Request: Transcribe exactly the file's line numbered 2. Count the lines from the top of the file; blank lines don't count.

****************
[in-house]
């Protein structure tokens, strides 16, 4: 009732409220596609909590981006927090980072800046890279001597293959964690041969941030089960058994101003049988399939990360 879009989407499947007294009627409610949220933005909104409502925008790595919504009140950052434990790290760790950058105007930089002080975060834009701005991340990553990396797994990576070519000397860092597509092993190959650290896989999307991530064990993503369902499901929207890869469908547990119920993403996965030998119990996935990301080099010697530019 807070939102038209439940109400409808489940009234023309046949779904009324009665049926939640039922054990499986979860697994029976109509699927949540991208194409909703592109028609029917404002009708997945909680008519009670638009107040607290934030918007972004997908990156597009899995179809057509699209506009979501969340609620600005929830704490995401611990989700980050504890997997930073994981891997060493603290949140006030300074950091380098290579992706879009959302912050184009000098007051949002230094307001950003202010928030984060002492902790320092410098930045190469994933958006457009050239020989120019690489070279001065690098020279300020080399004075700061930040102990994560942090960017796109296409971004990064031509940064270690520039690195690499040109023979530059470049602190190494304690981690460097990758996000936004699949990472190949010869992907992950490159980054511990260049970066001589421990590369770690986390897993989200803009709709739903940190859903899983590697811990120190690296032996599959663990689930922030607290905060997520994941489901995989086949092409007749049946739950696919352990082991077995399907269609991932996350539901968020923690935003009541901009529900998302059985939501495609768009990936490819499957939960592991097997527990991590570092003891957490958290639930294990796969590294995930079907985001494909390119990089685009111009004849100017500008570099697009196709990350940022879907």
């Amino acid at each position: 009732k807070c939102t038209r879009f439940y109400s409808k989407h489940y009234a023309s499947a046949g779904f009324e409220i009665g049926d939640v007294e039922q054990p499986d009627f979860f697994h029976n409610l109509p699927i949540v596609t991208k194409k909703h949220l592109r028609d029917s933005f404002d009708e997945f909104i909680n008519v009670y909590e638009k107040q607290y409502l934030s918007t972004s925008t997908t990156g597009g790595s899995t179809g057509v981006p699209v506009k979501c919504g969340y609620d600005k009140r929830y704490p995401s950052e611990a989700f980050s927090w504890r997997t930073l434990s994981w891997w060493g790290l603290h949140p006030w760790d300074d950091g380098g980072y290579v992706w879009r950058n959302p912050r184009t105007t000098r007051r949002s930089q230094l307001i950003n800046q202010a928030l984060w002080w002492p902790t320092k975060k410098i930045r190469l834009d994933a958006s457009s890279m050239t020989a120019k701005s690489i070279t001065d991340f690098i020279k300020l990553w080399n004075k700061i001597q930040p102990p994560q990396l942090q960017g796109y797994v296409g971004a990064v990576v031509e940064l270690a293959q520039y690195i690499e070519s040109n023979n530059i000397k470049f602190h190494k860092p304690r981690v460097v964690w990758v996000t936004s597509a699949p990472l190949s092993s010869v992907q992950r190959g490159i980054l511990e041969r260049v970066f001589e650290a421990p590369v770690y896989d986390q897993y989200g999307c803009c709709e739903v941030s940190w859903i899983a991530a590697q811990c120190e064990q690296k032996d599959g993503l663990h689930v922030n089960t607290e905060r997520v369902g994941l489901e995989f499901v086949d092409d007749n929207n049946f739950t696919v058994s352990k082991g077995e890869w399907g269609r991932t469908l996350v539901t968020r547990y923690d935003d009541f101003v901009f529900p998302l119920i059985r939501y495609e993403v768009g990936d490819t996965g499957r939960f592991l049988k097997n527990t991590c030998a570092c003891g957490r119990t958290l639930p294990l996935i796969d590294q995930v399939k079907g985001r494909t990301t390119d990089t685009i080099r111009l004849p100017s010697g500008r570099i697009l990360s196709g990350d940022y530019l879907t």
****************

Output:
């Protein structure tokens, strides 16, 4: 009732409220596609909590981006927090980072800046890279001597293959964690041969941030089960058994101003049988399939990360 879009989407499947007294009627409610949220933005909104409502925008790595919504009140950052434990790290760790950058105007930089002080975060834009701005991340990553990396797994990576070519000397860092597509092993190959650290896989999307991530064990993503369902499901929207890869469908547990119920993403996965030998119990996935990301080099010697530019 807070939102038209439940109400409808489940009234023309046949779904009324009665049926939640039922054990499986979860697994029976109509699927949540991208194409909703592109028609029917404002009708997945909680008519009670638009107040607290934030918007972004997908990156597009899995179809057509699209506009979501969340609620600005929830704490995401611990989700980050504890997997930073994981891997060493603290949140006030300074950091380098290579992706879009959302912050184009000098007051949002230094307001950003202010928030984060002492902790320092410098930045190469994933958006457009050239020989120019690489070279001065690098020279300020080399004075700061930040102990994560942090960017796109296409971004990064031509940064270690520039690195690499040109023979530059470049602190190494304690981690460097990758996000936004699949990472190949010869992907992950490159980054511990260049970066001589421990590369770690986390897993989200803009709709739903940190859903899983590697811990120190690296032996599959663990689930922030607290905060997520994941489901995989086949092409007749049946739950696919352990082991077995399907269609991932996350539901968020923690935003009541901009529900998302059985939501495609768009990936490819499957939960592991097997527990991590570092003891957490958290639930294990796969590294995930079907985001494909390119990089685009111009004849100017500008570099697009196709990350940022879907």